Disney’s partnership with Asda on its own-brand yoghurt range is one example of a fruitful partnership that has resulted in a product that delivers a best-in-class product, believes O’Dwyer - fitting within her “golden triangle” of taste, nutrition and accessibility.
“A pack of four costs £1, which is accessible. It tastes good because otherwise it wouldn’t have been on sale for two years. Also it meets our guidelines - not only that, but compared with similar products in Asda, it’s actually best in class when it comes to saturated fat and sugar.”
Not all such partnerships have been so successful, though. “We have launched some products which maybe families are not ready for. Perhaps by meeting our guidelines they were not tasty enough,” O’Dwyer admits. “Three years ago we launched a pizza with Goodfella’s and there were complaints there wasn’t enough cheese.” However, “thankfully we’ve had more products that have worked than haven’t”.
An important factor for Disney when picking a food brand partner is sustainability. “We have the example of Evian, who have committed that by 2020 they’re going to be carbon neutral. They have also committed that by 2025 a high percentage of their bottles are going to be recycled, so that’s great. That’s the sort of commitments we want to see from partners.”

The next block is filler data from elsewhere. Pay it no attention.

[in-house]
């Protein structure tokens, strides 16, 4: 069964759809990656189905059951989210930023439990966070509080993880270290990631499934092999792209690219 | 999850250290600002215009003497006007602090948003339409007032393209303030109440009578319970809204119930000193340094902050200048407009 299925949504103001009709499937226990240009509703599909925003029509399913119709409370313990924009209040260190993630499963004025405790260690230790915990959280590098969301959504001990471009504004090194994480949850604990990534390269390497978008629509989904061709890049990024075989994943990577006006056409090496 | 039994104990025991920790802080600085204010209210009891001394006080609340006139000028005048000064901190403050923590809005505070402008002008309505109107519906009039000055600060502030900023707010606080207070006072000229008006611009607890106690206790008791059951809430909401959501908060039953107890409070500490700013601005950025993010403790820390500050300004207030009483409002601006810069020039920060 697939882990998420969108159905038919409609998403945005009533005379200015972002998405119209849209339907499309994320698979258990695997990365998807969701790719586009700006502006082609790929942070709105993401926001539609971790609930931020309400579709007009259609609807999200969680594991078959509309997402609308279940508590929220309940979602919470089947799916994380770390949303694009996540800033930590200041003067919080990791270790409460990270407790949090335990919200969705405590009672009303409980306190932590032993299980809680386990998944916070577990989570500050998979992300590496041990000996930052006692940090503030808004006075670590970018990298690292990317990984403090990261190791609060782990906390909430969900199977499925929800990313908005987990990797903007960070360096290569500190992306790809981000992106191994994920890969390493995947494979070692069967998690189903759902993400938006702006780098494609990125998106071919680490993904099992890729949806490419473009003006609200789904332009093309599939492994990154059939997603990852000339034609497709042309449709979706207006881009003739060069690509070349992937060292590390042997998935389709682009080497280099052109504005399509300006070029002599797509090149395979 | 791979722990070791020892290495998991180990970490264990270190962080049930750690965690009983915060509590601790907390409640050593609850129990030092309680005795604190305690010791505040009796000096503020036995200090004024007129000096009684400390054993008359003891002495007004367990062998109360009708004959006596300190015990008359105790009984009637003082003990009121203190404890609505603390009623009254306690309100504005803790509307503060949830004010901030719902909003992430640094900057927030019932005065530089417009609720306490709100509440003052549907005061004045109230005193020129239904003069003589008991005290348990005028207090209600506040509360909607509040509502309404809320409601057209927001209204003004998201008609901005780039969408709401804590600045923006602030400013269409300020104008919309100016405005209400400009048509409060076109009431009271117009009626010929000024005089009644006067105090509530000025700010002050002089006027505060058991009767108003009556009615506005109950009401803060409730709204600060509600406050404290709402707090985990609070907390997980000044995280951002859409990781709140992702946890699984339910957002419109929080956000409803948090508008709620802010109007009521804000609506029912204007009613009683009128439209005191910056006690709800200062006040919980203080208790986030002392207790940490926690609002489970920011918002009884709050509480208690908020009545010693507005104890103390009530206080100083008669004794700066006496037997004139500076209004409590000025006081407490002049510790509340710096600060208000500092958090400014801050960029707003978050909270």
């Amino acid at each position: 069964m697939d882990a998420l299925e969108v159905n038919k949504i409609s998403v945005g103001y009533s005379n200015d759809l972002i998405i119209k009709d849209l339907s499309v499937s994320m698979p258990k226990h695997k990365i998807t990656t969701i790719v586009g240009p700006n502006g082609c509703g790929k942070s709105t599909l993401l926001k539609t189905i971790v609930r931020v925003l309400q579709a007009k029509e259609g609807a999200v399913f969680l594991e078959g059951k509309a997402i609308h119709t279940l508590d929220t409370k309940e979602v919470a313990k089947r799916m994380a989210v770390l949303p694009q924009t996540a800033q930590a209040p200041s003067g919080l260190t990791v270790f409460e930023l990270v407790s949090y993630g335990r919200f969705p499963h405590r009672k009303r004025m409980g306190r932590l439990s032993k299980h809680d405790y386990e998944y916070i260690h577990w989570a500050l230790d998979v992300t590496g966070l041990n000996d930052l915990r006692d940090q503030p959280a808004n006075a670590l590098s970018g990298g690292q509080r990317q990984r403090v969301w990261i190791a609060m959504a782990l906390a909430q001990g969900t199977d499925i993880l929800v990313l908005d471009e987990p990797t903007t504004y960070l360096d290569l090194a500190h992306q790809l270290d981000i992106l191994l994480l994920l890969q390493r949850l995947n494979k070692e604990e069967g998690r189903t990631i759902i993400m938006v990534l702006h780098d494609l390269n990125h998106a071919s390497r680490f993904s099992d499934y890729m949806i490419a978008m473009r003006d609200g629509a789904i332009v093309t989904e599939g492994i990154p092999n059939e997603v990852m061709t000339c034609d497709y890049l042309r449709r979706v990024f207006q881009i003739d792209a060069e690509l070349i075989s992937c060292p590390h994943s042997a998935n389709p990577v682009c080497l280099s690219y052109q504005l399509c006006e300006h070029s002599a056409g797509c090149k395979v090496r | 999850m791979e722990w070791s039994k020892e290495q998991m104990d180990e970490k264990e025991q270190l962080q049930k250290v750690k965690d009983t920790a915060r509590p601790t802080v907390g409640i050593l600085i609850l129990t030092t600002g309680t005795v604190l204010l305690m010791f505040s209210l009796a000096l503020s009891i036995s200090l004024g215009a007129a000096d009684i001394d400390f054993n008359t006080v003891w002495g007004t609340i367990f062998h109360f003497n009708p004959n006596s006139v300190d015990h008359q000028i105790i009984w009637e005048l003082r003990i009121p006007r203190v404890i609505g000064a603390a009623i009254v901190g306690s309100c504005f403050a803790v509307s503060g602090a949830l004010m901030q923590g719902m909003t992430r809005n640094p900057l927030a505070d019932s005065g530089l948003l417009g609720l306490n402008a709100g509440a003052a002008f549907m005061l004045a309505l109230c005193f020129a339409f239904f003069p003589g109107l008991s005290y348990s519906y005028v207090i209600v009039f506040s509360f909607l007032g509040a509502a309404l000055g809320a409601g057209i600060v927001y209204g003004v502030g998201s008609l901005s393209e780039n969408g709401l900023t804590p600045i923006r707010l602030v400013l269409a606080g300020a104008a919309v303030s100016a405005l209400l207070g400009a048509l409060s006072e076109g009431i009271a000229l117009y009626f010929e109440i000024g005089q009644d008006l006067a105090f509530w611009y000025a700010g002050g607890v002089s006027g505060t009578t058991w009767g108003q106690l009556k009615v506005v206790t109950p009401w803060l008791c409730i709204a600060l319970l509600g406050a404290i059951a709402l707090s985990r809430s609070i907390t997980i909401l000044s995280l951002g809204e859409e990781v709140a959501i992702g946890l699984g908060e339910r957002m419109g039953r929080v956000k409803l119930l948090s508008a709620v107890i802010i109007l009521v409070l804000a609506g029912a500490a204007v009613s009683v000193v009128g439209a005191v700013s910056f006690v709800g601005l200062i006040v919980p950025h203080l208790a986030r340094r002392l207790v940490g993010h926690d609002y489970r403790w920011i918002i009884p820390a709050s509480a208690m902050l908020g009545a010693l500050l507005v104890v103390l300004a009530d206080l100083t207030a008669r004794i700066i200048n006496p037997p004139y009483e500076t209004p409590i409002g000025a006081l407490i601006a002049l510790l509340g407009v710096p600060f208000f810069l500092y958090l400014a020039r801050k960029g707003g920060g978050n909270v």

With a presence in all key grocery stores, its next steps are to plug the gaps.
One category the company is yet to crack is fruit & vegetables, which has been difficult because of the ability to “bring the storytelling” to the product. O’Dwyer reveals the company has some exciting new launches coming up in this area, but won’t give more details.
She is also excited by the prospect of breaking into the US market, and makes sure she mentions Disney Kitchen to her US colleagues at “every opportunity”.
Not least as she’s proud of her role in the evolution of the Disney brand. “It gives you satisfaction beyond doing your day-to-day job,” she says. “When we get more kids drinking water instead of fizzy drinks and becoming more active - how can I not be proud?”